There is a silver lining to the phone call that I received last Thursday.
The phone message …
“Hi, Craig, this is xxxxxxxx with Christian Care Ministry. Our records indicate that you moved to Montana and we do need to talk. This is very, very important, so if you could give me a call back …”
After listening to the voicemail, I Googled “Medi-Share Montana”, and sure enough, Medi-Share is not legally able to operate in Montana.
I did call them back and was impressed by how kind, apologetic, and conscientious they were about the situation. Apparently, when I updated my address online a few months ago, no one caught that I had a Montana address. To their credit, they will be refunding me for the last two months worth of sharing.
With that one brief phone call, I joined the ranks of the uninsured. Yes, only a few days after Obama and his crew made it illegal.
Since I’m blessed to have written about the topic of Christian medical sharing on this blog, I’d had a lot of people recommend Samaritan Ministries. Changing insurance is about as fun as driving in a winter storm, so I wasn’t about to go out looking for other insurance when I was perfectly happy with what I had. However, when I found myself and my family without insurance, the first thing I did was Google Samaritan Ministries, and I visited ehealthinsurance.com.
[Background: I'm working with a church, and I'm the only minister on staff. As such, I'm treated as self-employed and required to track down my own health insurance just as any other self-employed individual.]
The results didn’t surprise me. We could enroll in Samaritan Ministries for about $400 per month or we could get traditional health insurance for $800 per month with a $6,000 individual deductible or $15,000 family deductible. The idea of paying $15,000 between premiums and deductibles before our insurance company would kick in any cash didn’t sit well with me, so I was definitely intrigued by Samaritan Ministries.
Now my mission was to identify …
The Key Differences Between Medi-Share and Samaritan Ministries
I spent a good part of the afternoon on Thursday trying to determine the major differences between Medi-Share and Samaritan Ministries. Below, you’ll see what jumped out at me as the major differences. I’m sure the list isn’t inclusive, so if you see anything missing, please add a comment below.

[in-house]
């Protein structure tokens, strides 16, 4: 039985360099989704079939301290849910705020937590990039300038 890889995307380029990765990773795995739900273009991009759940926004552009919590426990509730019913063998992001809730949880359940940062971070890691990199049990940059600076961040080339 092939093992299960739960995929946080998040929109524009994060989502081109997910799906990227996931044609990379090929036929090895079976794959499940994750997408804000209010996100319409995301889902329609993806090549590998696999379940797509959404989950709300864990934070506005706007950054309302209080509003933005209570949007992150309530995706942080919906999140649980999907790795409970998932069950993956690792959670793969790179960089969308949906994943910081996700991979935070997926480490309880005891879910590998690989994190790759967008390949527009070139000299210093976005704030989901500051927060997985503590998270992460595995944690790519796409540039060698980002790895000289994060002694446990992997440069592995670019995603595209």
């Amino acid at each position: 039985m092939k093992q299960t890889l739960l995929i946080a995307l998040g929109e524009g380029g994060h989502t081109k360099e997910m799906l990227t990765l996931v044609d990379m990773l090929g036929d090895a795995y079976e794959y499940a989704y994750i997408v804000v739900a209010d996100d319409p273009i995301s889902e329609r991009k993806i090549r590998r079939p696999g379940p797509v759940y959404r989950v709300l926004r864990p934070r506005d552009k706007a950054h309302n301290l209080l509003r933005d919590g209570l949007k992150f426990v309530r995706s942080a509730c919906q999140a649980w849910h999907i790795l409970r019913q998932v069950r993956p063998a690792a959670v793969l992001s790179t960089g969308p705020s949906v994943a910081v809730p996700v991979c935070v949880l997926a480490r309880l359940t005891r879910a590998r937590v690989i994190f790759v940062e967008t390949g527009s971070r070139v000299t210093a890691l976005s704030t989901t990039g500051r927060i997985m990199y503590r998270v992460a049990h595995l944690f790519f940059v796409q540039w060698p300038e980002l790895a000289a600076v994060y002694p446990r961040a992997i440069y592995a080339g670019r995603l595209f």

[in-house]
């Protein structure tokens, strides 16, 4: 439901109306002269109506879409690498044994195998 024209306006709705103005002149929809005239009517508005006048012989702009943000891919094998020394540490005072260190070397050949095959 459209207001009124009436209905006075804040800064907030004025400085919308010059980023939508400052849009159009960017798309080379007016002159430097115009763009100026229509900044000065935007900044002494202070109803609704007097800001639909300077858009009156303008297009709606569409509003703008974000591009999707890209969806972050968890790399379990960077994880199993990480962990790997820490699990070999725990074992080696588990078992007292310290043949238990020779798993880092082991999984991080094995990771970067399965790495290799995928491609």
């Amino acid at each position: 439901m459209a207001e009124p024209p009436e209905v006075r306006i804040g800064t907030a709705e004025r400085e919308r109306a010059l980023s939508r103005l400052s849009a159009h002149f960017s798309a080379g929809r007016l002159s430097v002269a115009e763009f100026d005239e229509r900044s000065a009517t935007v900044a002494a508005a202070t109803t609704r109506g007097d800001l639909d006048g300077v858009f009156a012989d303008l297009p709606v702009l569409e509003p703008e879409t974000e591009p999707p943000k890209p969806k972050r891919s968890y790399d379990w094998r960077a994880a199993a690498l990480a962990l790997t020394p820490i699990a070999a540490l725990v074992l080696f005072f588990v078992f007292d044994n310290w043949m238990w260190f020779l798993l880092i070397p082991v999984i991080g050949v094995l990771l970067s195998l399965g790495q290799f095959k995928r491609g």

How the monthly ‘payments’ are made.
With Medi-Share, all payments are sent to Medi-Share, and then they sort through all the claims and make payments. However, with Samaritan Ministries, you pay your monthly amount directly to another family. That’s right. Every month, you get a name and address of another participant, and your money is sent directly to that individual. It’s for this reason Samaritan Ministries can operate in Montana, but not Medi-Share.
My first thought – that’s crazy. What if somebody doesn’t pay?
If someone doesn’t pay, you simply contact Samaritan Ministries, and they arrange for someone else to make a payment.
What if there isn’t enough money?
If there isn’t the money to cover your expenses, then the amount is prorated. If, for example, they only have 90% of what they need for all the claims, everyone will only get 90% of their claim. The next month, if they have enough, they’ll send the other 10% of the claim. If they are short three months in a row, there will be a vote to increase the share amount per household.
Samaritan Ministries has a max payout of $250,000. If a person wishes, they can enroll in a program called Save to Share where you’ll share people’s bills over $250,000 and they will help share yours as well.
Medi-Share doesn’t have any limits.
With Medi-Share, some medical organizations will directly bill Medi-Share and only send you a bill if there is anything left unpaid.
With Samaritan Ministries, you’ll need to cover the bill 100% out of pocket. From there (once you get your bill), you’ll submit it. Payouts typically come about 3 months after you’ve received the bill. This makes it important that you’ll be able to cash flow some of your expenses while you wait for the other member payments to arrive in the mail. Again, the payments will come directly from other households so your checks will slowly come in over a period of a few weeks.
With Medi-Share, your out of pocket expenses depend on the annual household portions you select.
With Samaritan Ministries, you’ll be personally liable for any expense below $300. Any expense above $300 will be eligible for sharing.
We typically operated with a high household portion ($3,750), so when I had my skin cancer surgery last year, I basically paid for the whole thing because the total cost came out around $3,500. With Samaritan Ministries, I would have been eligible for sharing on that medical event. As such, this could work out beneficially for us ????
We were definitely happy enough with Medi-Share that I wouldn’t have ever considered changing to another sharing program. However, our situation necessitated the change. In six months or so, I’ll be sure to write a follow-up post explaining more of the differences I’m discovering and how we personally feel about the experience.
Anyone else with either Medi-Share or Samaritan Ministries and you want to chime in on the differences?